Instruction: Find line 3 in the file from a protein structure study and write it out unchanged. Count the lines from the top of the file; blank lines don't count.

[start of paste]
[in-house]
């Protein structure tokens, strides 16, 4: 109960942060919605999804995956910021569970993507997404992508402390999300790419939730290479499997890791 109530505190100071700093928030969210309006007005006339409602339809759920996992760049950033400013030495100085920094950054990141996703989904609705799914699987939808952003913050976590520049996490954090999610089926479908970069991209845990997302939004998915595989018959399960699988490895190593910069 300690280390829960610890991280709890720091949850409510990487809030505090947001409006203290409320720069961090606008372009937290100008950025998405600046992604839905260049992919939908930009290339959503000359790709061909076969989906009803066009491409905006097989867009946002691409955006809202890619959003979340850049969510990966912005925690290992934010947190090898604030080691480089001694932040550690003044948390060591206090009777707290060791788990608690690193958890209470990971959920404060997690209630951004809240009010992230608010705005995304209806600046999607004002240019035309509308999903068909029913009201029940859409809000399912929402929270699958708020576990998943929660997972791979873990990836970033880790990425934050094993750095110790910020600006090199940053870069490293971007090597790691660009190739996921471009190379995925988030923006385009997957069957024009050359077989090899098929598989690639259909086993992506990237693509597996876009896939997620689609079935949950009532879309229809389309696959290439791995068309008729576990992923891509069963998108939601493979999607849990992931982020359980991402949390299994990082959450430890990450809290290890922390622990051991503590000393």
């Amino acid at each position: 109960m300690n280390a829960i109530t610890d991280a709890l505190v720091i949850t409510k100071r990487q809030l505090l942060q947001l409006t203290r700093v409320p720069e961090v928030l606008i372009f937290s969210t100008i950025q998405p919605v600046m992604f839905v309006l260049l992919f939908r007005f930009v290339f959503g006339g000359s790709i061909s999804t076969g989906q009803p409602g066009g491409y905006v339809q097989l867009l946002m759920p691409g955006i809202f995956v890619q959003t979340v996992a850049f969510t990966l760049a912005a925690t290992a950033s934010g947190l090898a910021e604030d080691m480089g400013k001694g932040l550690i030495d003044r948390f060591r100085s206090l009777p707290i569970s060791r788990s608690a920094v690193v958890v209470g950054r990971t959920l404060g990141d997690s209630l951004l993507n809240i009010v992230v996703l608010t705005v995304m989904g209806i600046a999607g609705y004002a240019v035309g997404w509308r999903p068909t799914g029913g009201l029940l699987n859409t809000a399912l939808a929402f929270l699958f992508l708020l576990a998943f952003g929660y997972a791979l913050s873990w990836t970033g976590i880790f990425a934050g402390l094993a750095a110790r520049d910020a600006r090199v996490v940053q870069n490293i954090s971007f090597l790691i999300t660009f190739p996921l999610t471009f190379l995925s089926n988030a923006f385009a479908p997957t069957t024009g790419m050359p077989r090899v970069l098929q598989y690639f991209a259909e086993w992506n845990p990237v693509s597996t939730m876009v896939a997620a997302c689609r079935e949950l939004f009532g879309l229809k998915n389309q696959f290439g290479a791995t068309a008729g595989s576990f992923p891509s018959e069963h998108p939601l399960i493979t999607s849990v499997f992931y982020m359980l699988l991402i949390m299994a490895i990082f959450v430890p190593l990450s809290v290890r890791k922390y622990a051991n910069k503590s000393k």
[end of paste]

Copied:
């Amino acid at each position: 109960m300690n280390a829960i109530t610890d991280a709890l505190v720091i949850t409510k100071r990487q809030l505090l942060q947001l409006t203290r700093v409320p720069e961090v928030l606008i372009f937290s969210t100008i950025q998405p919605v600046m992604f839905v309006l260049l992919f939908r007005f930009v290339f959503g006339g000359s790709i061909s999804t076969g989906q009803p409602g066009g491409y905006v339809q097989l867009l946002m759920p691409g955006i809202f995956v890619q959003t979340v996992a850049f969510t990966l760049a912005a925690t290992a950033s934010g947190l090898a910021e604030d080691m480089g400013k001694g932040l550690i030495d003044r948390f060591r100085s206090l009777p707290i569970s060791r788990s608690a920094v690193v958890v209470g950054r990971t959920l404060g990141d997690s209630l951004l993507n809240i009010v992230v996703l608010t705005v995304m989904g209806i600046a999607g609705y004002a240019v035309g997404w509308r999903p068909t799914g029913g009201l029940l699987n859409t809000a399912l939808a929402f929270l699958f992508l708020l576990a998943f952003g929660y997972a791979l913050s873990w990836t970033g976590i880790f990425a934050g402390l094993a750095a110790r520049d910020a600006r090199v996490v940053q870069n490293i954090s971007f090597l790691i999300t660009f190739p996921l999610t471009f190379l995925s089926n988030a923006f385009a479908p997957t069957t024009g790419m050359p077989r090899v970069l098929q598989y690639f991209a259909e086993w992506n845990p990237v693509s597996t939730m876009v896939a997620a997302c689609r079935e949950l939004f009532g879309l229809k998915n389309q696959f290439g290479a791995t068309a008729g595989s576990f992923p891509s018959e069963h998108p939601l399960i493979t999607s849990v499997f992931y982020m359980l699988l991402i949390m299994a490895i990082f959450v430890p190593l990450s809290v290890r890791k922390y622990a051991n910069k503590s000393k």